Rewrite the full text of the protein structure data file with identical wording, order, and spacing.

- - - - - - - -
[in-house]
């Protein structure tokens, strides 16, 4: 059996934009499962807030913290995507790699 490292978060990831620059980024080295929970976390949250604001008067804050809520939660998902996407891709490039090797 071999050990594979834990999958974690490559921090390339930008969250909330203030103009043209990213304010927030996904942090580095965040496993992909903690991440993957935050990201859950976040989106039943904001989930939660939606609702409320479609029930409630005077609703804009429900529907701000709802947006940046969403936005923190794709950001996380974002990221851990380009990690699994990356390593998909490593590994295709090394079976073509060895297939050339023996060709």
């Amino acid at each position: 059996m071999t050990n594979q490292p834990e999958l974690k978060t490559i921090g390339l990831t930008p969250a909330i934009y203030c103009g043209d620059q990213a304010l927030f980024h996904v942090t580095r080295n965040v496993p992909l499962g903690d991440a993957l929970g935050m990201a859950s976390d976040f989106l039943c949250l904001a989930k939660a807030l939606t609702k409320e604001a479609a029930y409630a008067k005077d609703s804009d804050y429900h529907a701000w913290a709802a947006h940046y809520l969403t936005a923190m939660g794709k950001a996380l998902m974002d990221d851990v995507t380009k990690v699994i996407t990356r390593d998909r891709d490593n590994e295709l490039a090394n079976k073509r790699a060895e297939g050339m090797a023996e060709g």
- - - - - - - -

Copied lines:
[in-house]
């Protein structure tokens, strides 16, 4: 059996934009499962807030913290995507790699 490292978060990831620059980024080295929970976390949250604001008067804050809520939660998902996407891709490039090797 071999050990594979834990999958974690490559921090390339930008969250909330203030103009043209990213304010927030996904942090580095965040496993992909903690991440993957935050990201859950976040989106039943904001989930939660939606609702409320479609029930409630005077609703804009429900529907701000709802947006940046969403936005923190794709950001996380974002990221851990380009990690699994990356390593998909490593590994295709090394079976073509060895297939050339023996060709």
């Amino acid at each position: 059996m071999t050990n594979q490292p834990e999958l974690k978060t490559i921090g390339l990831t930008p969250a909330i934009y203030c103009g043209d620059q990213a304010l927030f980024h996904v942090t580095r080295n965040v496993p992909l499962g903690d991440a993957l929970g935050m990201a859950s976390d976040f989106l039943c949250l904001a989930k939660a807030l939606t609702k409320e604001a479609a029930y409630a008067k005077d609703s804009d804050y429900h529907a701000w913290a709802a947006h940046y809520l969403t936005a923190m939660g794709k950001a996380l998902m974002d990221d851990v995507t380009k990690v699994i996407t990356r390593d998909r891709d490593n590994e295709l490039a090394n079976k073509r790699a060895e297939g050339m090797a023996e060709g």